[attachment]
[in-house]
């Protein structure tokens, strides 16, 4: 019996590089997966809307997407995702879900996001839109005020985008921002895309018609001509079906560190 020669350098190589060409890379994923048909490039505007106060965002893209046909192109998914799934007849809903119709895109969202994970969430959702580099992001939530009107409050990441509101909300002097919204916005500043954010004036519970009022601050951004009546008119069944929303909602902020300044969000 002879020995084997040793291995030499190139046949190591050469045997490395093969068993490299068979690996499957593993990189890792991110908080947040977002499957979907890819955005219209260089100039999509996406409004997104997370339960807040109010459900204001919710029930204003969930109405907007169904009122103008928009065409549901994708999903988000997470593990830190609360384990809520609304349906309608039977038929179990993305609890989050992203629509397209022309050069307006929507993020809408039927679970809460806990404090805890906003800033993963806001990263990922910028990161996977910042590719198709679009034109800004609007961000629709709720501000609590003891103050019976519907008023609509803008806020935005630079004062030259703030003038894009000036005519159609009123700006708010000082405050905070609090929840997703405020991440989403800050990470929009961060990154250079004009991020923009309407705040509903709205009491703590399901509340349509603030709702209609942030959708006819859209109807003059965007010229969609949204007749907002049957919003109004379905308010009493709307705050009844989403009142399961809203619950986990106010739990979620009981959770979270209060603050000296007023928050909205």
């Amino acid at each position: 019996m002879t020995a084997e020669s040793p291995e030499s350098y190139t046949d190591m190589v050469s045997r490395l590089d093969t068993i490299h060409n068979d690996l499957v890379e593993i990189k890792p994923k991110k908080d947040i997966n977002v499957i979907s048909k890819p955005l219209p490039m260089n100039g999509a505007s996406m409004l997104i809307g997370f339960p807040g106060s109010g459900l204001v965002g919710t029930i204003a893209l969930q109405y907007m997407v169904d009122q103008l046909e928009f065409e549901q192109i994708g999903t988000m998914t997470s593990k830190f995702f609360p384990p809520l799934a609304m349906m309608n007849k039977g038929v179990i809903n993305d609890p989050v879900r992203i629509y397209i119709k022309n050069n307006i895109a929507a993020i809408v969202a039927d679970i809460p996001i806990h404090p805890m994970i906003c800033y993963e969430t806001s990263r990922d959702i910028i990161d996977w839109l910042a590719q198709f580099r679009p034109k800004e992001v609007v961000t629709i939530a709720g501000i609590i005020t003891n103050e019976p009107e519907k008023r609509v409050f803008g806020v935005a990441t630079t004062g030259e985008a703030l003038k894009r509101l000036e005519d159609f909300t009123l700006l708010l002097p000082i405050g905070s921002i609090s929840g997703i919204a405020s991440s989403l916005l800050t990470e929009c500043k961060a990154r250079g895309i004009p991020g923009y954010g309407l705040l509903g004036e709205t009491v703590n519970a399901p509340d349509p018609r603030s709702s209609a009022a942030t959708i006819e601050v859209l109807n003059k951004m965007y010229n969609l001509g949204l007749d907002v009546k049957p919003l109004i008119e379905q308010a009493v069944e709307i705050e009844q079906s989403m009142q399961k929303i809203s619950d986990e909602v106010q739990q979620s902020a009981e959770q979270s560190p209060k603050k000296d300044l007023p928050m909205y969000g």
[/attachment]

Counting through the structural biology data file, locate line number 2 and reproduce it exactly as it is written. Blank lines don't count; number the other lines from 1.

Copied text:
């Protein structure tokens, strides 16, 4: 019996590089997966809307997407995702879900996001839109005020985008921002895309018609001509079906560190 020669350098190589060409890379994923048909490039505007106060965002893209046909192109998914799934007849809903119709895109969202994970969430959702580099992001939530009107409050990441509101909300002097919204916005500043954010004036519970009022601050951004009546008119069944929303909602902020300044969000 002879020995084997040793291995030499190139046949190591050469045997490395093969068993490299068979690996499957593993990189890792991110908080947040977002499957979907890819955005219209260089100039999509996406409004997104997370339960807040109010459900204001919710029930204003969930109405907007169904009122103008928009065409549901994708999903988000997470593990830190609360384990809520609304349906309608039977038929179990993305609890989050992203629509397209022309050069307006929507993020809408039927679970809460806990404090805890906003800033993963806001990263990922910028990161996977910042590719198709679009034109800004609007961000629709709720501000609590003891103050019976519907008023609509803008806020935005630079004062030259703030003038894009000036005519159609009123700006708010000082405050905070609090929840997703405020991440989403800050990470929009961060990154250079004009991020923009309407705040509903709205009491703590399901509340349509603030709702209609942030959708006819859209109807003059965007010229969609949204007749907002049957919003109004379905308010009493709307705050009844989403009142399961809203619950986990106010739990979620009981959770979270209060603050000296007023928050909205």